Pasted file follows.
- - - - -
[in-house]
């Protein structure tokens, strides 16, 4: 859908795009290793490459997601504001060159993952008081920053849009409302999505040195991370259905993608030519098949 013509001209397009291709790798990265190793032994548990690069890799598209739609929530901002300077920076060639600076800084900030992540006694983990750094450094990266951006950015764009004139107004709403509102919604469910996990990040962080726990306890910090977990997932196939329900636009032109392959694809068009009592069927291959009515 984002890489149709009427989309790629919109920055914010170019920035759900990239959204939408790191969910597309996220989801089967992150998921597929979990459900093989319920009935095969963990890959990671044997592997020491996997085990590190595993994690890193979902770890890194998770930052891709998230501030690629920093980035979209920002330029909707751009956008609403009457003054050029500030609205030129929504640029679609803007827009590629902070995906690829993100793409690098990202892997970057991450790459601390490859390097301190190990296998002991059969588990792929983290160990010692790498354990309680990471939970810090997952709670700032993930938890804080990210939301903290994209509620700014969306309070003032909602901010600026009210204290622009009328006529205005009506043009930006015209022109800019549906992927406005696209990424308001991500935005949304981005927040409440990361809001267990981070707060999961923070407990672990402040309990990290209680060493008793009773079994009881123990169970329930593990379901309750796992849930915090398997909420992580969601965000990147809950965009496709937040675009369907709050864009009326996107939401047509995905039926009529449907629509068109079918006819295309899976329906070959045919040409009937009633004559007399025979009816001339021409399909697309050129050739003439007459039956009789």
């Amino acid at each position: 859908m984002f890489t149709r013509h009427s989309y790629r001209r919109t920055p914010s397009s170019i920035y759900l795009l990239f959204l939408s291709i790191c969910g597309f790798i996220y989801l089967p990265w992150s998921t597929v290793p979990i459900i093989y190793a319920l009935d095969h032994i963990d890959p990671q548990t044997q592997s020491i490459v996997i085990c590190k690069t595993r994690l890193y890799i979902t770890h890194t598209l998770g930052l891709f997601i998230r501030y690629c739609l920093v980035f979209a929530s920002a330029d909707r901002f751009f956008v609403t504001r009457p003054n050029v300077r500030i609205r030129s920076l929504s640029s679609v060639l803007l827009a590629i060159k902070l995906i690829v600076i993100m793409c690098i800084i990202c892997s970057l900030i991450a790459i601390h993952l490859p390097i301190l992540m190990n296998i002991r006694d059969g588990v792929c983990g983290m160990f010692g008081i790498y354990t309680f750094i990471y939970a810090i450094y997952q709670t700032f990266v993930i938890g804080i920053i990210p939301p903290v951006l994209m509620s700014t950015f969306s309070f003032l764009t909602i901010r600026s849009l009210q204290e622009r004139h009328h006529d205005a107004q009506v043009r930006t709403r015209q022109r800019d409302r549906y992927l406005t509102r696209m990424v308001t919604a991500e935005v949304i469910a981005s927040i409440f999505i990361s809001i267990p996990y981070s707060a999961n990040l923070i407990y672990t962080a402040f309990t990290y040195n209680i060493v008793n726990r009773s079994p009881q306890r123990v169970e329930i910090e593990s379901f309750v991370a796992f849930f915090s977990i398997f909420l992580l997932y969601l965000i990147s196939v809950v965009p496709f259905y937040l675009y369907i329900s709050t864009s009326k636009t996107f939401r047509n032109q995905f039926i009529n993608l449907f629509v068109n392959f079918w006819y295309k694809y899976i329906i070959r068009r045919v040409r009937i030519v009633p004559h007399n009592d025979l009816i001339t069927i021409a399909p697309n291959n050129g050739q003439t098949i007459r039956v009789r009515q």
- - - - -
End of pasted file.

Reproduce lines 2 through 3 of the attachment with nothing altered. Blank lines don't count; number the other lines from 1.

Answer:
């Protein structure tokens, strides 16, 4: 859908795009290793490459997601504001060159993952008081920053849009409302999505040195991370259905993608030519098949 013509001209397009291709790798990265190793032994548990690069890799598209739609929530901002300077920076060639600076800084900030992540006694983990750094450094990266951006950015764009004139107004709403509102919604469910996990990040962080726990306890910090977990997932196939329900636009032109392959694809068009009592069927291959009515 984002890489149709009427989309790629919109920055914010170019920035759900990239959204939408790191969910597309996220989801089967992150998921597929979990459900093989319920009935095969963990890959990671044997592997020491996997085990590190595993994690890193979902770890890194998770930052891709998230501030690629920093980035979209920002330029909707751009956008609403009457003054050029500030609205030129929504640029679609803007827009590629902070995906690829993100793409690098990202892997970057991450790459601390490859390097301190190990296998002991059969588990792929983290160990010692790498354990309680990471939970810090997952709670700032993930938890804080990210939301903290994209509620700014969306309070003032909602901010600026009210204290622009009328006529205005009506043009930006015209022109800019549906992927406005696209990424308001991500935005949304981005927040409440990361809001267990981070707060999961923070407990672990402040309990990290209680060493008793009773079994009881123990169970329930593990379901309750796992849930915090398997909420992580969601965000990147809950965009496709937040675009369907709050864009009326996107939401047509995905039926009529449907629509068109079918006819295309899976329906070959045919040409009937009633004559007399025979009816001339021409399909697309050129050739003439007459039956009789």
């Amino acid at each position: 859908m984002f890489t149709r013509h009427s989309y790629r001209r919109t920055p914010s397009s170019i920035y759900l795009l990239f959204l939408s291709i790191c969910g597309f790798i996220y989801l089967p990265w992150s998921t597929v290793p979990i459900i093989y190793a319920l009935d095969h032994i963990d890959p990671q548990t044997q592997s020491i490459v996997i085990c590190k690069t595993r994690l890193y890799i979902t770890h890194t598209l998770g930052l891709f997601i998230r501030y690629c739609l920093v980035f979209a929530s920002a330029d909707r901002f751009f956008v609403t504001r009457p003054n050029v300077r500030i609205r030129s920076l929504s640029s679609v060639l803007l827009a590629i060159k902070l995906i690829v600076i993100m793409c690098i800084i990202c892997s970057l900030i991450a790459i601390h993952l490859p390097i301190l992540m190990n296998i002991r006694d059969g588990v792929c983990g983290m160990f010692g008081i790498y354990t309680f750094i990471y939970a810090i450094y997952q709670t700032f990266v993930i938890g804080i920053i990210p939301p903290v951006l994209m509620s700014t950015f969306s309070f003032l764009t909602i901010r600026s849009l009210q204290e622009r004139h009328h006529d205005a107004q009506v043009r930006t709403r015209q022109r800019d409302r549906y992927l406005t509102r696209m990424v308001t919604a991500e935005v949304i469910a981005s927040i409440f999505i990361s809001i267990p996990y981070s707060a999961n990040l923070i407990y672990t962080a402040f309990t990290y040195n209680i060493v008793n726990r009773s079994p009881q306890r123990v169970e329930i910090e593990s379901f309750v991370a796992f849930f915090s977990i398997f909420l992580l997932y969601l965000i990147s196939v809950v965009p496709f259905y937040l675009y369907i329900s709050t864009s009326k636009t996107f939401r047509n032109q995905f039926i009529n993608l449907f629509v068109n392959f079918w006819y295309k694809y899976i329906i070959r068009r045919v040409r009937i030519v009633p004559h007399n009592d025979l009816i001339t069927i021409a399909p697309n291959n050129g050739q003439t098949i007459r039956v009789r009515q």